YMMO? (Part 5)

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So, at long last we reach what many consider the most obvious negative of MMOs, the pricing scheme. Seriously, who wants to pay $15 a month for a game roughly on par with one I pay $60 for once, get a years worth of distributed entertainment out of, but am “limited” to playing as a single player? Yep, that about does it for this argument, at least if someone else were arguing, I on the other hand see this pricing scheme quite differently.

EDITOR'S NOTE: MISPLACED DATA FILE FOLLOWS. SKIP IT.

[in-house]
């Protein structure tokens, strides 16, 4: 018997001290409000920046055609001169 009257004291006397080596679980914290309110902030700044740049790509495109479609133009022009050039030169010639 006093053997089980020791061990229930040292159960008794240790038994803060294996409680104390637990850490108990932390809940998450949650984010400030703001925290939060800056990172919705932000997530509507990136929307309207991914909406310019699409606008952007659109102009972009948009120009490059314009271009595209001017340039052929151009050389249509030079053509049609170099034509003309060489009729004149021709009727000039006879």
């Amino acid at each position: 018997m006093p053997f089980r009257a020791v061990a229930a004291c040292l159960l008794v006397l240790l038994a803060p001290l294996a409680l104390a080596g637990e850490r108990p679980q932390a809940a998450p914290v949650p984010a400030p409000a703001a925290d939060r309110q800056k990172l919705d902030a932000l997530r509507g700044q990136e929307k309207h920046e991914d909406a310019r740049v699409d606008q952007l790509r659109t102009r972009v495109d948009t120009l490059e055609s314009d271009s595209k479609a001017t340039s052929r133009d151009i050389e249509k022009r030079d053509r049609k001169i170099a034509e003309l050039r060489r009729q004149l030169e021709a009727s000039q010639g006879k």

Here’s the drip, if MMO pricing schemes were simply “pay me $15 a month for my game” it really wouldn’t be such a big deal, the suckers could pay and I would live in my happy little single player world, end of story. Alas, this is not how things truly are. You see MMOs are not all priced in this simple and straight forward way, the actual methods of pricing vary quite handily, with almost as many pricing solutions as MMOs (or MMO producers anyway…), but they all have one simple thing in common: fractional, or partial, content delivery. “Oh pish” you say, “I am playing a free MMO right now.” It is here that I point to that little “Shop!” icon hidden in the left hand corner where they expect you to go pay them somewhere between $5 and $60 dollars a month, or a year or whatever, to make your character look cool, or to give you that weapon that stands a chance of beating that boss, or whatever else they can convince you you need to fully enjoy the game. See, you don’t get the whole thing unless you pay. Now before you WoW-heads all go “But my MMO doesn’t do that.” I point to little things like the Burning Crusade and the fact that if you quit paying for a month, you do not play until you start paying again. Tricksy that. See the point here is, all MMOs are about handing you fractional content, whether it is asking you to pay for the cool accessories, or having you pay to keep playing from month to month, the idea of only giving you part of a game is the whole point. Many of you must be thinking “So what?” right now, am I right? Here’s what, the single player people have been looking at MMOs going “Those sly dogs, why didn’t we think of that?” and I will probably never be able to buy a complete game ever again. That’s right, your dirty pricing schemes are getting all over my single player games, and its all because MMOs made actual tangible amounts of money by selling you half a game. If you do not believe me, take a look at what most of the stuff on the Xbox Live store thing are, or the number of new single player games that are “episodic”, or even the much anticipated Spore which recently released a version of their Creature Creator as a demo, which you have to pay $10 for if you want it to have all the content unlocked. In my opinion, this pricing scheme is a scourge, a curse of the worst caliber, and due to Joe Schmoes inability to understand or care we will almost certainly never be rid of it.